Early opinions vary on Edward Snowden, the former CIA employee who leaked confidential national security documents and has accused the U.S. of building an intelligence machine that records nearly all human communications.
Some people think Snowden is a traitor.
Some people think he's a hero.
Some people, like me, are reserving judgment until they learn more.
So what do you think?
And what do you think about the law that gives the U.S. government almost unlimited spying rights on "foreigners," but seeks to reassure Americans that, as U.S. citizens, we don't have to worry about privacy violations?
Sen. Rand Paul (R-Ky) has been quick to jump on the White House over this issue. In an op-ed in the Wall Street Journal he wrote: "If this is the new normal in America, then Big Brother certainly is watching and it's not hyperbolic or extreme to say so. Nor is it unreasonable to fear which parts of the Constitution this government will next consider negotiable or negligible."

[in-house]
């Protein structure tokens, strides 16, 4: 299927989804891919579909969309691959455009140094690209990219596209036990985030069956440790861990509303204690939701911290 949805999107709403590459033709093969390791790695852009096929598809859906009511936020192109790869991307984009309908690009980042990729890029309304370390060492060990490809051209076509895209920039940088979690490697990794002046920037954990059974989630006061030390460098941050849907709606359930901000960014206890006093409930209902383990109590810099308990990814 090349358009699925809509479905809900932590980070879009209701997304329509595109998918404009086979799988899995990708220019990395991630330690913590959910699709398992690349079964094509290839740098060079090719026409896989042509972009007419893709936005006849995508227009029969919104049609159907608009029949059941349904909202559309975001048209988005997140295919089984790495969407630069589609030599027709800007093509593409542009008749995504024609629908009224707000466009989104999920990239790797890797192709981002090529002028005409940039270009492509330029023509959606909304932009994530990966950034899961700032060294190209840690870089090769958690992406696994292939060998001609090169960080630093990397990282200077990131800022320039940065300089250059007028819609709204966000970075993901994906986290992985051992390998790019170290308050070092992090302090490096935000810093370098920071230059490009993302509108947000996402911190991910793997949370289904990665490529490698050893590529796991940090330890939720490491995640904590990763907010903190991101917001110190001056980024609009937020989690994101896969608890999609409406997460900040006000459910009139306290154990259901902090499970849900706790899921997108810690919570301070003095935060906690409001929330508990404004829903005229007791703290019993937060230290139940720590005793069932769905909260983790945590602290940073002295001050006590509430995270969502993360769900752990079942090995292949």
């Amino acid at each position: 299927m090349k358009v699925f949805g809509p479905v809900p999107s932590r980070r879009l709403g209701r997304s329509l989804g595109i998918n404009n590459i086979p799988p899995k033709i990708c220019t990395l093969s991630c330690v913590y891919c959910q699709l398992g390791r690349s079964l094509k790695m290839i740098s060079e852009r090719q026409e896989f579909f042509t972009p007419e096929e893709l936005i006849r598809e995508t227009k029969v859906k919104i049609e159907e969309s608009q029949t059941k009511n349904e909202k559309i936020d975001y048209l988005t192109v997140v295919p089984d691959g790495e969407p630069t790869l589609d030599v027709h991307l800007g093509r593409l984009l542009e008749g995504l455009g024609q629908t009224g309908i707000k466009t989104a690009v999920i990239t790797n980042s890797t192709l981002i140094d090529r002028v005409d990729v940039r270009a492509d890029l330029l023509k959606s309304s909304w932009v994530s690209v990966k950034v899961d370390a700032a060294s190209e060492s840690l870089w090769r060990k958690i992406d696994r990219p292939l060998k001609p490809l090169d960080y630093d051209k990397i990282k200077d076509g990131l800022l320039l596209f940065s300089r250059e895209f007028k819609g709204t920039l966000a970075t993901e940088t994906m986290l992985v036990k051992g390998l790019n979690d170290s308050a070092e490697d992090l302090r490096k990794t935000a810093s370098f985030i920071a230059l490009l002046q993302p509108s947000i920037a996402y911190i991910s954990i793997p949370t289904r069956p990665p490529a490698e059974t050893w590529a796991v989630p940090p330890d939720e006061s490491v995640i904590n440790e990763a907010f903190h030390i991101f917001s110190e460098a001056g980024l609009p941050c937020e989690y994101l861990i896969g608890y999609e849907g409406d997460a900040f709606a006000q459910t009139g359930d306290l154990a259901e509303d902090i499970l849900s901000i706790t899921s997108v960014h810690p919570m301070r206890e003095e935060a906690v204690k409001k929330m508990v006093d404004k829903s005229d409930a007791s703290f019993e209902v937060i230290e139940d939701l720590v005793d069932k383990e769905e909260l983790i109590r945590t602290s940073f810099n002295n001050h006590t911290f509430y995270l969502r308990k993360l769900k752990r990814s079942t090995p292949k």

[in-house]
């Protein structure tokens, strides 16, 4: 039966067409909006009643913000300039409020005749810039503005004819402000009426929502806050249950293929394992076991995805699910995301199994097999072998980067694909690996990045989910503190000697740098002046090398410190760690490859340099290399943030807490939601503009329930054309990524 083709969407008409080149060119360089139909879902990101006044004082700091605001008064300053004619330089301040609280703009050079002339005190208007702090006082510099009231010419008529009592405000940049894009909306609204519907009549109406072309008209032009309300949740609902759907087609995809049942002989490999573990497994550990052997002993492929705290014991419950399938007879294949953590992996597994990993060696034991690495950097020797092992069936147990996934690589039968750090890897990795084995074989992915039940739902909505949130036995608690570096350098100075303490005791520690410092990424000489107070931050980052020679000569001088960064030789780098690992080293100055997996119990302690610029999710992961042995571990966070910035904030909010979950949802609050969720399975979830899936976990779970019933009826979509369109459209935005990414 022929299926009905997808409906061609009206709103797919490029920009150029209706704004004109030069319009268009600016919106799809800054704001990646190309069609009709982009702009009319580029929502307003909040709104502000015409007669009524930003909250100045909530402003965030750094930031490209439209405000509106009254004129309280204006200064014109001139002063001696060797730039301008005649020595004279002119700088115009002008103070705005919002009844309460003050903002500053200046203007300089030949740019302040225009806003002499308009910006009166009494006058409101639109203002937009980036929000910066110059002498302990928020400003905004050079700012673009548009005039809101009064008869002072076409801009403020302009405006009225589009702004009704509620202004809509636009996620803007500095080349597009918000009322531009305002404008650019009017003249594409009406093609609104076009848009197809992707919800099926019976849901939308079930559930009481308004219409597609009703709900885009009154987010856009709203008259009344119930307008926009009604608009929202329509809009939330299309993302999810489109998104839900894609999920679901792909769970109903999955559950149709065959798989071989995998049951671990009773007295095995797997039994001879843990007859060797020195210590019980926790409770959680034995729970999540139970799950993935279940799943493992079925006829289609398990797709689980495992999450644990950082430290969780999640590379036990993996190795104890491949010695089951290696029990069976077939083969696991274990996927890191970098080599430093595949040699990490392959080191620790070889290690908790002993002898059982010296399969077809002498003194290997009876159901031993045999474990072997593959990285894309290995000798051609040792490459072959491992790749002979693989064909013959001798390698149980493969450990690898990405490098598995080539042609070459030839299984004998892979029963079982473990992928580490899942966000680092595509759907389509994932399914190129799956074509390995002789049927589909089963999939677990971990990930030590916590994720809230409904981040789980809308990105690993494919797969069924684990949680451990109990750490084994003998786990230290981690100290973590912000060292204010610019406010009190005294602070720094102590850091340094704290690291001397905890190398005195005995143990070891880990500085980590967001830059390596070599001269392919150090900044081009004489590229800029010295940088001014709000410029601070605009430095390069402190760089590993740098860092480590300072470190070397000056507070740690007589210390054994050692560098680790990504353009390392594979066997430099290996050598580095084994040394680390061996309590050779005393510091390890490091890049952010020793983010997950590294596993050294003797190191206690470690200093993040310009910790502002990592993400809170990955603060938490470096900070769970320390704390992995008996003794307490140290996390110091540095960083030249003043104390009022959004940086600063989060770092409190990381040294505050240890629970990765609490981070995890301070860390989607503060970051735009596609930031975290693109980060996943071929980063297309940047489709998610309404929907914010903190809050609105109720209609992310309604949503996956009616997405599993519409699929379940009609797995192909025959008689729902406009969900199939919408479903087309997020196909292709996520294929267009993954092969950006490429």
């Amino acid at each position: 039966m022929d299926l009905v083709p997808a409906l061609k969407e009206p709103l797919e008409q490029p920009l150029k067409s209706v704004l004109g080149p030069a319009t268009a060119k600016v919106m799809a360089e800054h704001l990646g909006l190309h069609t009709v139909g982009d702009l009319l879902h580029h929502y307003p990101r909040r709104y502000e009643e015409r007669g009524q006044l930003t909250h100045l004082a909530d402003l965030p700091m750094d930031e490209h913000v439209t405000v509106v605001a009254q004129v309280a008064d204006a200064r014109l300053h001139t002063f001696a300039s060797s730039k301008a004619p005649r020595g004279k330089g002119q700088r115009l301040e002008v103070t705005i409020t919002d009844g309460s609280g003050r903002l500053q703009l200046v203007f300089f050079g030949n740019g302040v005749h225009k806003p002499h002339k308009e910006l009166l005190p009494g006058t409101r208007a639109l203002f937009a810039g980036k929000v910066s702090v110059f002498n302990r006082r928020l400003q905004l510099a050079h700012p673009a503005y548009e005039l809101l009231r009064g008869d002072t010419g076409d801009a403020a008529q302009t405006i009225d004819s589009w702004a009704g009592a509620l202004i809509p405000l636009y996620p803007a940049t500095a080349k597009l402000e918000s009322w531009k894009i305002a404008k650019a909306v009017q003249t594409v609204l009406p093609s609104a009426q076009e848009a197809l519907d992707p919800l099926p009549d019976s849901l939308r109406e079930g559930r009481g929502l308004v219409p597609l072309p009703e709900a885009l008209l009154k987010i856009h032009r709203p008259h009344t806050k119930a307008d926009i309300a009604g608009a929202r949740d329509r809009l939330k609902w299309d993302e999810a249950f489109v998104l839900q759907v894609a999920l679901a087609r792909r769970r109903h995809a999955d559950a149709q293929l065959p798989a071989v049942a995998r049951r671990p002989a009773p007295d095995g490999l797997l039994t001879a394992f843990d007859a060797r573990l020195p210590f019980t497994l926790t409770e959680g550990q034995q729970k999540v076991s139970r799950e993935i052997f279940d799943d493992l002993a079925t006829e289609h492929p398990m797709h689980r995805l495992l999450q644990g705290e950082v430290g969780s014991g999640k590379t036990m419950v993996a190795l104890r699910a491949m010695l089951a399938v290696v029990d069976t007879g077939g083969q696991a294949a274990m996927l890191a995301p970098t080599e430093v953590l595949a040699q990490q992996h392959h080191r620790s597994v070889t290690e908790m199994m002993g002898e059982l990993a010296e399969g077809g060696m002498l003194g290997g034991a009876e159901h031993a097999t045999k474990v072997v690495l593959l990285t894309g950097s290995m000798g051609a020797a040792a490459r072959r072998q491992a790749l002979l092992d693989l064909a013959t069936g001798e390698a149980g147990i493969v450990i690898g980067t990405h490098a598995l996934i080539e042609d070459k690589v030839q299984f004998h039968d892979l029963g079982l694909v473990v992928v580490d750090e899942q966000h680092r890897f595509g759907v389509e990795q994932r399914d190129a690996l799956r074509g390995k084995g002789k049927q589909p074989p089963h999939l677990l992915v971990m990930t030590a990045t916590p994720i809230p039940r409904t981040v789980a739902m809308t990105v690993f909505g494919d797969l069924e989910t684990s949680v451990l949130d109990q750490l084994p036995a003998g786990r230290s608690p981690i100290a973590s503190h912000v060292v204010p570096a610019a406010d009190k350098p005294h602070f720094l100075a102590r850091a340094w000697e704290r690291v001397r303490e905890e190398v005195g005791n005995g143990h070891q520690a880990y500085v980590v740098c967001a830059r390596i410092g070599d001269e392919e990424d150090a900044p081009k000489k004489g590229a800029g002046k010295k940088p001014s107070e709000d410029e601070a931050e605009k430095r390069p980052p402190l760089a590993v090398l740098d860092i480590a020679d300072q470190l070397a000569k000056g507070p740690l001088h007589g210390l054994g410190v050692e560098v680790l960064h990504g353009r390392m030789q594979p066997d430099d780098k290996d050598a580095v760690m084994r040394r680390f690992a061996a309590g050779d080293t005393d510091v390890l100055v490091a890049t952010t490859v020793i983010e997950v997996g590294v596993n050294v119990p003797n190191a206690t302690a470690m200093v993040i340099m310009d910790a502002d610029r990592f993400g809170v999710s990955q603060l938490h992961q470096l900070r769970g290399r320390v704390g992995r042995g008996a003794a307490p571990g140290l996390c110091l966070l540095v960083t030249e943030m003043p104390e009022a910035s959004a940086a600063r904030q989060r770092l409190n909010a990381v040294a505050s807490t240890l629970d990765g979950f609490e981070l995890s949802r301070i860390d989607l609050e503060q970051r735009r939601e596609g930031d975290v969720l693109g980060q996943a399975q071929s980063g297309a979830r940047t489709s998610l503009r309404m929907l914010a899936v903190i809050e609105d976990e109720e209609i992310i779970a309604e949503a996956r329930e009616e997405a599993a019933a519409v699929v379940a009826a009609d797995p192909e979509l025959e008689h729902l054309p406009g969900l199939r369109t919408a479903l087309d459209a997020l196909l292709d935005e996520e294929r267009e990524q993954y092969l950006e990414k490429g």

In a globalized economy, in which the friends and families of many Americans, along with the employees and customers of many of America's largest and most successful companies, are "foreigners," should we really reassure ourselves that government spying is fine if it only targets non-Americans? (that's a lot of people)
The Daily Ticker's Aaron Task and I discuss these issues in the video above. Let us know what you think. Vote in the poll below.